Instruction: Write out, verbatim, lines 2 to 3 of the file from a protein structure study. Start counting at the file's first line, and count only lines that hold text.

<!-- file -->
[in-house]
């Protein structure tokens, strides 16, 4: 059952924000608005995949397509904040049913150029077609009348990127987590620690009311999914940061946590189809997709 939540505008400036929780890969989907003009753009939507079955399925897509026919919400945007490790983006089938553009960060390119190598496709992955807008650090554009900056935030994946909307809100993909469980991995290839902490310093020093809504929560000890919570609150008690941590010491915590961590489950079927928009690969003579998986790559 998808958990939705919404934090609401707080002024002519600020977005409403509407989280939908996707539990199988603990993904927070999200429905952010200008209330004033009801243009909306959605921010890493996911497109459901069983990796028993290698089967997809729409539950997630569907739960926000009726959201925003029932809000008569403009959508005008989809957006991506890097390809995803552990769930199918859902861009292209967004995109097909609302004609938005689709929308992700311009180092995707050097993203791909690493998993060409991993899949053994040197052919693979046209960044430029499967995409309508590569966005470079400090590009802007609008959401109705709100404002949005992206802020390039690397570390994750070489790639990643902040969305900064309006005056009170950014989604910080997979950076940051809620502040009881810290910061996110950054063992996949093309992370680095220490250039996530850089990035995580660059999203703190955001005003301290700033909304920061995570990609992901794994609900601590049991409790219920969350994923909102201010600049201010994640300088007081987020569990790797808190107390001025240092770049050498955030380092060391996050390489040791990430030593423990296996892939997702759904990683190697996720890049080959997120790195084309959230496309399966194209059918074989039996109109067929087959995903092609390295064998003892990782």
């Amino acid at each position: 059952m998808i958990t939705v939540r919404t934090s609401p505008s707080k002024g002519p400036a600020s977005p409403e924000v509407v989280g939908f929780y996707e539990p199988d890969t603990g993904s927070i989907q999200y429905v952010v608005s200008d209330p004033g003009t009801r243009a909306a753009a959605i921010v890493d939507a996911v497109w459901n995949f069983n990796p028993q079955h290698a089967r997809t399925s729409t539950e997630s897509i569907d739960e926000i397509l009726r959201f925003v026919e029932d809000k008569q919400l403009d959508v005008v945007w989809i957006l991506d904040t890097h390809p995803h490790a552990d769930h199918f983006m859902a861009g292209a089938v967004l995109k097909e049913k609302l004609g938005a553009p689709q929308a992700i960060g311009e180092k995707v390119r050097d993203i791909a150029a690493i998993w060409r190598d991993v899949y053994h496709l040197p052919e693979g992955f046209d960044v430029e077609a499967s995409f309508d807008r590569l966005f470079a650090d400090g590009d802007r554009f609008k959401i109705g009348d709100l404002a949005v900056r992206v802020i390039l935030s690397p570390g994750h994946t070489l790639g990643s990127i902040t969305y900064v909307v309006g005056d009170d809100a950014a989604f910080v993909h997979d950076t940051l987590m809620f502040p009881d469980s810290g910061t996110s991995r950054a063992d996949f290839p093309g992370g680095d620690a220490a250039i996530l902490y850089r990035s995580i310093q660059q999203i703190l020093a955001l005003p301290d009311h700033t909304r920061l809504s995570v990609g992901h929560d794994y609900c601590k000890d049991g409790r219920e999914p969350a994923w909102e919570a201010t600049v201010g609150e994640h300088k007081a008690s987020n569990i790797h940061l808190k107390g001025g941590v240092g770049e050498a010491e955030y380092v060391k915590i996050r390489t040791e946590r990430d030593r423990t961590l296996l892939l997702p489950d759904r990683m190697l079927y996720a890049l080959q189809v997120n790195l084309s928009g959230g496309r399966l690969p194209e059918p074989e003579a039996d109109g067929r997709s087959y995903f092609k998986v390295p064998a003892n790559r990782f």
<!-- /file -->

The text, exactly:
């Protein structure tokens, strides 16, 4: 059952924000608005995949397509904040049913150029077609009348990127987590620690009311999914940061946590189809997709 939540505008400036929780890969989907003009753009939507079955399925897509026919919400945007490790983006089938553009960060390119190598496709992955807008650090554009900056935030994946909307809100993909469980991995290839902490310093020093809504929560000890919570609150008690941590010491915590961590489950079927928009690969003579998986790559 998808958990939705919404934090609401707080002024002519600020977005409403509407989280939908996707539990199988603990993904927070999200429905952010200008209330004033009801243009909306959605921010890493996911497109459901069983990796028993290698089967997809729409539950997630569907739960926000009726959201925003029932809000008569403009959508005008989809957006991506890097390809995803552990769930199918859902861009292209967004995109097909609302004609938005689709929308992700311009180092995707050097993203791909690493998993060409991993899949053994040197052919693979046209960044430029499967995409309508590569966005470079400090590009802007609008959401109705709100404002949005992206802020390039690397570390994750070489790639990643902040969305900064309006005056009170950014989604910080997979950076940051809620502040009881810290910061996110950054063992996949093309992370680095220490250039996530850089990035995580660059999203703190955001005003301290700033909304920061995570990609992901794994609900601590049991409790219920969350994923909102201010600049201010994640300088007081987020569990790797808190107390001025240092770049050498955030380092060391996050390489040791990430030593423990296996892939997702759904990683190697996720890049080959997120790195084309959230496309399966194209059918074989039996109109067929087959995903092609390295064998003892990782």
């Amino acid at each position: 059952m998808i958990t939705v939540r919404t934090s609401p505008s707080k002024g002519p400036a600020s977005p409403e924000v509407v989280g939908f929780y996707e539990p199988d890969t603990g993904s927070i989907q999200y429905v952010v608005s200008d209330p004033g003009t009801r243009a909306a753009a959605i921010v890493d939507a996911v497109w459901n995949f069983n990796p028993q079955h290698a089967r997809t399925s729409t539950e997630s897509i569907d739960e926000i397509l009726r959201f925003v026919e029932d809000k008569q919400l403009d959508v005008v945007w989809i957006l991506d904040t890097h390809p995803h490790a552990d769930h199918f983006m859902a861009g292209a089938v967004l995109k097909e049913k609302l004609g938005a553009p689709q929308a992700i960060g311009e180092k995707v390119r050097d993203i791909a150029a690493i998993w060409r190598d991993v899949y053994h496709l040197p052919e693979g992955f046209d960044v430029e077609a499967s995409f309508d807008r590569l966005f470079a650090d400090g590009d802007r554009f609008k959401i109705g009348d709100l404002a949005v900056r992206v802020i390039l935030s690397p570390g994750h994946t070489l790639g990643s990127i902040t969305y900064v909307v309006g005056d009170d809100a950014a989604f910080v993909h997979d950076t940051l987590m809620f502040p009881d469980s810290g910061t996110s991995r950054a063992d996949f290839p093309g992370g680095d620690a220490a250039i996530l902490y850089r990035s995580i310093q660059q999203i703190l020093a955001l005003p301290d009311h700033t909304r920061l809504s995570v990609g992901h929560d794994y609900c601590k000890d049991g409790r219920e999914p969350a994923w909102e919570a201010t600049v201010g609150e994640h300088k007081a008690s987020n569990i790797h940061l808190k107390g001025g941590v240092g770049e050498a010491e955030y380092v060391k915590i996050r390489t040791e946590r990430d030593r423990t961590l296996l892939l997702p489950d759904r990683m190697l079927y996720a890049l080959q189809v997120n790195l084309s928009g959230g496309r399966l690969p194209e059918p074989e003579a039996d109109g067929r997709s087959y995903f092609k998986v390295p064998a003892n790559r990782f």